Amaz­ing art needn’t be con­fined to tra­di­tional gal­leries and mu­se­ums. For a breath of fresh air, leave those four walls be­hind and see won­der­ful de­signs, from sculp­ture to ar­chi­tec­ture, in a dif­fer­ent way, says Sam Rogg

Where London - - Contents -

You don’t have to visit a gallery to en­joy art – as the Ser­pen­tine Pavil­ion in Kens­ing­ton Gar­dens opens, we round up the best out­door art.

The days are hot; the nights are warm, so it’s time to make the most of Lon­don’s out­door art.

The Sum­mer Pavil­ion at the Ser­pen­tine Gallery (to 9 Oct; p. 46; above) is a must-see tem­po­rary struc­ture in Kens­ing­ton Gar­dens that’s free to ex­plore. Each year, a dif­fer­ent artist or ar­chi­tect is cho­sen to de­sign the Pavil­ion, with past cre­ations by the likes of Ai Wei­wei and Iraqi-born artist Zaha Ha­did. Now in its 16th year, the Pavil­ion is as sur­pris­ing as ever: ex­pect a huge un­zipped wall of in­ter­lock­ing fi­bre­glass bricks that ap­pears both straight and hol­low.

‘ We have at­tempted to de­sign a struc­ture that em­bod­ies mul­ti­ple as­pects that are of­ten per­ceived as op­po­sites,’ says this year’s de­signer Bjarke In­gels Group (BIG). ‘A struc­ture that is free-form yet rig­or­ous, mod­u­lar yet sculp­tural, both trans­par­ent and opaque, both solid box and blob’.

By day, this solid blob is home to a fantastic café and fam­ily-friendly ac­tiv­i­ties. By night, the Ser­pen­tine’s Park Nights pro­gramme takes over with an en­ter­tain­ing line-up of per­for­mances by artists, writ­ers and mu­si­cians. And, for the first time, there will be four other tem­po­rary struc­tures on-site called Sum­mer Houses, each one in­spired by the nearby Queen Caro­line’s Tem­ple in Kens­ing­ton Gar­dens.

Out­side the Vic­to­ria and Al­bert Mu­seum (p. 44), you can see a pavil­ion of a dif­fer­ent kind. De­signed by Stuttgart ar­chi­tect Achim Menges, but cre­ated by a ro­bot, the pavil­ion is in­spired by the wings of fly­ing bee­tles and forms part of the V&A’s En­gi­neer­ing Sea­son.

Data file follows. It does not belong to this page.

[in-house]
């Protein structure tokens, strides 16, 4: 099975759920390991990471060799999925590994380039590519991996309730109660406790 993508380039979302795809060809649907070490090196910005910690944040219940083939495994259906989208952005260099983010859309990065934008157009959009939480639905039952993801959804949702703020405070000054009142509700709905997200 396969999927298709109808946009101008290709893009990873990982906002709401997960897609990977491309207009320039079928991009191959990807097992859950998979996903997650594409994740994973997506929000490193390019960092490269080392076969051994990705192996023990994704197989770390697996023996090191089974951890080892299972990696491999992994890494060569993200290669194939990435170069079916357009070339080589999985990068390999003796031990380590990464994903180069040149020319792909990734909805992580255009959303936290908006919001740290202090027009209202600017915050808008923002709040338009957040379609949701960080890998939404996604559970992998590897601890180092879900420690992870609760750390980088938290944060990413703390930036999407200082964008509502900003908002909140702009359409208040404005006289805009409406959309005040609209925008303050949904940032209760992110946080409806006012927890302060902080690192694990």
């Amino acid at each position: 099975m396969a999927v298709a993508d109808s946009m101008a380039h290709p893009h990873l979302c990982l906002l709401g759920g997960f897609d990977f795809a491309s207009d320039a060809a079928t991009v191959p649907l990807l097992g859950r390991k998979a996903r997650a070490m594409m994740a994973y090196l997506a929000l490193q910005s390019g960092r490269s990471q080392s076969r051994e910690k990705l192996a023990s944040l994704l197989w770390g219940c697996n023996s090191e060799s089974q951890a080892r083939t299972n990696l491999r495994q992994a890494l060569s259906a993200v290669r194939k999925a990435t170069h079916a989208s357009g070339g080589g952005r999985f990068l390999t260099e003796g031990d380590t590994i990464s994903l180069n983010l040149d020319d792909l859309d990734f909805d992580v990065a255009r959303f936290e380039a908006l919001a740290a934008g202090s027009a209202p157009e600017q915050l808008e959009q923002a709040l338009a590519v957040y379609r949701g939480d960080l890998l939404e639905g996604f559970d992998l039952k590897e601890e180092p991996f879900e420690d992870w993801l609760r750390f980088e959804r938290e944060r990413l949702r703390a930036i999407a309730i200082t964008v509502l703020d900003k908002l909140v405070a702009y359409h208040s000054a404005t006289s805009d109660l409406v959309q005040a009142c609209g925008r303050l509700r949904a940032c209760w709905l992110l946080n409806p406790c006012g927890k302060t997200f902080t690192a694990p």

Si­t­u­ated in east Lon­don, The Line is the city’s first ded­i­cated mod­ern and con­tem­po­rary art walk ( Running from the Olympic Park to The O2 and the re­gen­er­ated Green­wich Penin­sula, the walk is punc­tu­ated by works from Alex Chin­neck, Gary Hume and Antony Gorm­ley (fa­mous for his An­gel of the North sculp­ture). See a sliced ver­ti­cal sec­tion of a sand dredger by Richard Wil­son; Thomas J Price’s statue of a man tex­ting (left); and a bronze model of hu­man skin by Damien Hirst.

Over in the cap­i­tal’s fi­nan­cial district – known as the Square Mile – you’ll find the sixth edi­tion of Sculp­ture in the City (­oflon­, where 15 con­tem­po­rary art­works are lo­cated in and around ma­jor land­marks such as the ‘Cheeseg­rater’ sky­scraper. See a huge cast-iron head by Cata­lan sculp­tor Jaume Plensa peer­ing over visi­tors to the ‘Gherkin’, then head over to Bish­ops­gate where a sculp­ture of a Jo­han­nes­burg street seller awaits. Other artists in­clude Young Bri­tish Artist Gavin Turk, and Sir An­thony Caro, one of Bri­tain’s finest sculp­tors.

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